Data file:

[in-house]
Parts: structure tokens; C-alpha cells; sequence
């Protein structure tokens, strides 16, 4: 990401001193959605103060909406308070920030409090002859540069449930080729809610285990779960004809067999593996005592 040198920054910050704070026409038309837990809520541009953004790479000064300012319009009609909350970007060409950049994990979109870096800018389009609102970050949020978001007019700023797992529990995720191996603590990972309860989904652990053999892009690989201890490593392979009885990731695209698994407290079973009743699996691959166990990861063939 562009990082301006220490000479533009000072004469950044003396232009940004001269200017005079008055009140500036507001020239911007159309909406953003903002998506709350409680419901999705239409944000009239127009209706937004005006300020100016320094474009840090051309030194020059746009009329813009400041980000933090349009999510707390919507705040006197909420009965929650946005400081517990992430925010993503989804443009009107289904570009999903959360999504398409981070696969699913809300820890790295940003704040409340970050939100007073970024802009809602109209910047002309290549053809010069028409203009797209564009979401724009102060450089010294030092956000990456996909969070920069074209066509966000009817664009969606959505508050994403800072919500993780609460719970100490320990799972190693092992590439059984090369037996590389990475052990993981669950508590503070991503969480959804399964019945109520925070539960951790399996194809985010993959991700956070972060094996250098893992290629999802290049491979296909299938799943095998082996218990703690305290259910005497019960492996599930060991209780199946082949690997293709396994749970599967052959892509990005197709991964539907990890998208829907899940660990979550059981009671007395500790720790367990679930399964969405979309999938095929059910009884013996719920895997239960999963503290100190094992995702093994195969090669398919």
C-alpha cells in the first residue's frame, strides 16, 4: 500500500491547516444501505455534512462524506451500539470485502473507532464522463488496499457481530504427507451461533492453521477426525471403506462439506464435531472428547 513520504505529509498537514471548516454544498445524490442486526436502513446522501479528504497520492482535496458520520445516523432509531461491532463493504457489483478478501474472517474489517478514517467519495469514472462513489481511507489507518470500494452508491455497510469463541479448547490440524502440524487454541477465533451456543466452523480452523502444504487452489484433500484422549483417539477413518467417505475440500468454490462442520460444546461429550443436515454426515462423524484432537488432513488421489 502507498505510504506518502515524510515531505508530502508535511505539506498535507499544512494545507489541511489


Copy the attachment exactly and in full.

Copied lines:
[in-house]
Parts: structure tokens; C-alpha cells; sequence
């Protein structure tokens, strides 16, 4: 990401001193959605103060909406308070920030409090002859540069449930080729809610285990779960004809067999593996005592 040198920054910050704070026409038309837990809520541009953004790479000064300012319009009609909350970007060409950049994990979109870096800018389009609102970050949020978001007019700023797992529990995720191996603590990972309860989904652990053999892009690989201890490593392979009885990731695209698994407290079973009743699996691959166990990861063939 562009990082301006220490000479533009000072004469950044003396232009940004001269200017005079008055009140500036507001020239911007159309909406953003903002998506709350409680419901999705239409944000009239127009209706937004005006300020100016320094474009840090051309030194020059746009009329813009400041980000933090349009999510707390919507705040006197909420009965929650946005400081517990992430925010993503989804443009009107289904570009999903959360999504398409981070696969699913809300820890790295940003704040409340970050939100007073970024802009809602109209910047002309290549053809010069028409203009797209564009979401724009102060450089010294030092956000990456996909969070920069074209066509966000009817664009969606959505508050994403800072919500993780609460719970100490320990799972190693092992590439059984090369037996590389990475052990993981669950508590503070991503969480959804399964019945109520925070539960951790399996194809985010993959991700956070972060094996250098893992290629999802290049491979296909299938799943095998082996218990703690305290259910005497019960492996599930060991209780199946082949690997293709396994749970599967052959892509990005197709991964539907990890998208829907899940660990979550059981009671007395500790720790367990679930399964969405979309999938095929059910009884013996719920895997239960999963503290100190094992995702093994195969090669398919």
C-alpha cells in the first residue's frame, strides 16, 4: 500500500491547516444501505455534512462524506451500539470485502473507532464522463488496499457481530504427507451461533492453521477426525471403506462439506464435531472428547 513520504505529509498537514471548516454544498445524490442486526436502513446522501479528504497520492482535496458520520445516523432509531461491532463493504457489483478478501474472517474489517478514517467519495469514472462513489481511507489507518470500494452508491455497510469463541479448547490440524502440524487454541477465533451456543466452523480452523502444504487452489484433500484422549483417539477413518467417505475440500468454490462442520460444546461429550443436515454426515462423524484432537488432513488421489 502507498505510504506518502515524510515531505508530502508535511505539506498535507499544512494545507489541511489